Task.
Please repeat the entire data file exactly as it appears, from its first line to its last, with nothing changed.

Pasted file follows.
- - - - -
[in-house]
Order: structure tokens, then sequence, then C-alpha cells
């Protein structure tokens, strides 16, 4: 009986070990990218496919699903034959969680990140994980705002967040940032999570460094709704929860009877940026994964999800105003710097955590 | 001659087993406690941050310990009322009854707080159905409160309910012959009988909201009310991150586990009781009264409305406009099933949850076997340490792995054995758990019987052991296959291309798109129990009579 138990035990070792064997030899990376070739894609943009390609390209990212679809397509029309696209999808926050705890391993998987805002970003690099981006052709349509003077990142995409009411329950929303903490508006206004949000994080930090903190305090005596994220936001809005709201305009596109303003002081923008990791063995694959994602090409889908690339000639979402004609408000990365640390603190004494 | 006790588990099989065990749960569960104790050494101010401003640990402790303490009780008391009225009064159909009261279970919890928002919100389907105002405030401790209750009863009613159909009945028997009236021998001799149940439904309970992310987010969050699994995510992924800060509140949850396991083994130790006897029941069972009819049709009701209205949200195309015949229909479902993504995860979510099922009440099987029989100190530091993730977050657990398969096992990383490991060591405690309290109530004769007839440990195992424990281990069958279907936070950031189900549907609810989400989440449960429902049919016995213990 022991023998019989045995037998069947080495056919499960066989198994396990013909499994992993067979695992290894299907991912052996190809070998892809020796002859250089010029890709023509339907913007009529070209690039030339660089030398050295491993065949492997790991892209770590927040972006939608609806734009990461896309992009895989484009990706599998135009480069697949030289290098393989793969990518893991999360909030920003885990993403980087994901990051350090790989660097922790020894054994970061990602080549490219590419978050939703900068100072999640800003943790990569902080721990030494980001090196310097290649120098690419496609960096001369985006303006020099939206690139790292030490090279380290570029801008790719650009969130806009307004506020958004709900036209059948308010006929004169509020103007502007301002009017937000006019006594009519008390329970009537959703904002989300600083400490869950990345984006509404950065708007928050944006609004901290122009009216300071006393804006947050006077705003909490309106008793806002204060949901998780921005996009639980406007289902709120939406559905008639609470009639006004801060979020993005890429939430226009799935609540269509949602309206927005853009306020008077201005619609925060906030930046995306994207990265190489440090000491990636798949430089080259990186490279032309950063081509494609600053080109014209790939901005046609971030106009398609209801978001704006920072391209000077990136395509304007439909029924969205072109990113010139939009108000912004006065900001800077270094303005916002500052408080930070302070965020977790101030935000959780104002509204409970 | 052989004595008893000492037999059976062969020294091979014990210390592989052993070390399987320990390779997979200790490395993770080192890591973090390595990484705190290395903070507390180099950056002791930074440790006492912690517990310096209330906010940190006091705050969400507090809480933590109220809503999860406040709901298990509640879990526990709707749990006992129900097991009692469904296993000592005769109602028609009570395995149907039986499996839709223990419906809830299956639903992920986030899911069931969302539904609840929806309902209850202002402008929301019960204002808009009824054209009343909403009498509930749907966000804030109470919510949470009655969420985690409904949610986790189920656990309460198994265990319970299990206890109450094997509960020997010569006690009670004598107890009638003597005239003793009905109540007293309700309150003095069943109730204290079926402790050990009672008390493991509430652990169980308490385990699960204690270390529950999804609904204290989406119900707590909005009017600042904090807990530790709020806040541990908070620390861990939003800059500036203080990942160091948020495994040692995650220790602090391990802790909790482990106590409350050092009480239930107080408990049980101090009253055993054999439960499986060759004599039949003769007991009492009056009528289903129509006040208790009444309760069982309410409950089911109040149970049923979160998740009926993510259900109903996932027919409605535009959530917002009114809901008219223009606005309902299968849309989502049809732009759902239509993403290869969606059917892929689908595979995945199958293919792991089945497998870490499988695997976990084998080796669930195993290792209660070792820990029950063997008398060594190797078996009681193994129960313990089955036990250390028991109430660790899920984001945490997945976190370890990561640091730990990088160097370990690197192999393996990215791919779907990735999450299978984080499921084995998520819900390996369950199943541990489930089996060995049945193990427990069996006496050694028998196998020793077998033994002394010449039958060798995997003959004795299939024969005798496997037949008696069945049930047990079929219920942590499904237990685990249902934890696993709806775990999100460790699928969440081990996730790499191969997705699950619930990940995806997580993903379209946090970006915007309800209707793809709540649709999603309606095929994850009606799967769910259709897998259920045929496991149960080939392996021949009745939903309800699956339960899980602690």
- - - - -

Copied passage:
[in-house]
Order: structure tokens, then sequence, then C-alpha cells
């Protein structure tokens, strides 16, 4: 009986070990990218496919699903034959969680990140994980705002967040940032999570460094709704929860009877940026994964999800105003710097955590 | 001659087993406690941050310990009322009854707080159905409160309910012959009988909201009310991150586990009781009264409305406009099933949850076997340490792995054995758990019987052991296959291309798109129990009579 138990035990070792064997030899990376070739894609943009390609390209990212679809397509029309696209999808926050705890391993998987805002970003690099981006052709349509003077990142995409009411329950929303903490508006206004949000994080930090903190305090005596994220936001809005709201305009596109303003002081923008990791063995694959994602090409889908690339000639979402004609408000990365640390603190004494 | 006790588990099989065990749960569960104790050494101010401003640990402790303490009780008391009225009064159909009261279970919890928002919100389907105002405030401790209750009863009613159909009945028997009236021998001799149940439904309970992310987010969050699994995510992924800060509140949850396991083994130790006897029941069972009819049709009701209205949200195309015949229909479902993504995860979510099922009440099987029989100190530091993730977050657990398969096992990383490991060591405690309290109530004769007839440990195992424990281990069958279907936070950031189900549907609810989400989440449960429902049919016995213990 022991023998019989045995037998069947080495056919499960066989198994396990013909499994992993067979695992290894299907991912052996190809070998892809020796002859250089010029890709023509339907913007009529070209690039030339660089030398050295491993065949492997790991892209770590927040972006939608609806734009990461896309992009895989484009990706599998135009480069697949030289290098393989793969990518893991999360909030920003885990993403980087994901990051350090790989660097922790020894054994970061990602080549490219590419978050939703900068100072999640800003943790990569902080721990030494980001090196310097290649120098690419496609960096001369985006303006020099939206690139790292030490090279380290570029801008790719650009969130806009307004506020958004709900036209059948308010006929004169509020103007502007301002009017937000006019006594009519008390329970009537959703904002989300600083400490869950990345984006509404950065708007928050944006609004901290122009009216300071006393804006947050006077705003909490309106008793806002204060949901998780921005996009639980406007289902709120939406559905008639609470009639006004801060979020993005890429939430226009799935609540269509949602309206927005853009306020008077201005619609925060906030930046995306994207990265190489440090000491990636798949430089080259990186490279032309950063081509494609600053080109014209790939901005046609971030106009398609209801978001704006920072391209000077990136395509304007439909029924969205072109990113010139939009108000912004006065900001800077270094303005916002500052408080930070302070965020977790101030935000959780104002509204409970 | 052989004595008893000492037999059976062969020294091979014990210390592989052993070390399987320990390779997979200790490395993770080192890591973090390595990484705190290395903070507390180099950056002791930074440790006492912690517990310096209330906010940190006091705050969400507090809480933590109220809503999860406040709901298990509640879990526990709707749990006992129900097991009692469904296993000592005769109602028609009570395995149907039986499996839709223990419906809830299956639903992920986030899911069931969302539904609840929806309902209850202002402008929301019960204002808009009824054209009343909403009498509930749907966000804030109470919510949470009655969420985690409904949610986790189920656990309460198994265990319970299990206890109450094997509960020997010569006690009670004598107890009638003597005239003793009905109540007293309700309150003095069943109730204290079926402790050990009672008390493991509430652990169980308490385990699960204690270390529950999804609904204290989406119900707590909005009017600042904090807990530790709020806040541990908070620390861990939003800059500036203080990942160091948020495994040692995650220790602090391990802790909790482990106590409350050092009480239930107080408990049980101090009253055993054999439960499986060759004599039949003769007991009492009056009528289903129509006040208790009444309760069982309410409950089911109040149970049923979160998740009926993510259900109903996932027919409605535009959530917002009114809901008219223009606005309902299968849309989502049809732009759902239509993403290869969606059917892929689908595979995945199958293919792991089945497998870490499988695997976990084998080796669930195993290792209660070792820990029950063997008398060594190797078996009681193994129960313990089955036990250390028991109430660790899920984001945490997945976190370890990561640091730990990088160097370990690197192999393996990215791919779907990735999450299978984080499921084995998520819900390996369950199943541990489930089996060995049945193990427990069996006496050694028998196998020793077998033994002394010449039958060798995997003959004795299939024969005798496997037949008696069945049930047990079929219920942590499904237990685990249902934890696993709806775990999100460790699928969440081990996730790499191969997705699950619930990940995806997580993903379209946090970006915007309800209707793809709540649709999603309606095929994850009606799967769910259709897998259920045929496991149960080939392996021949009745939903309800699956339960899980602690």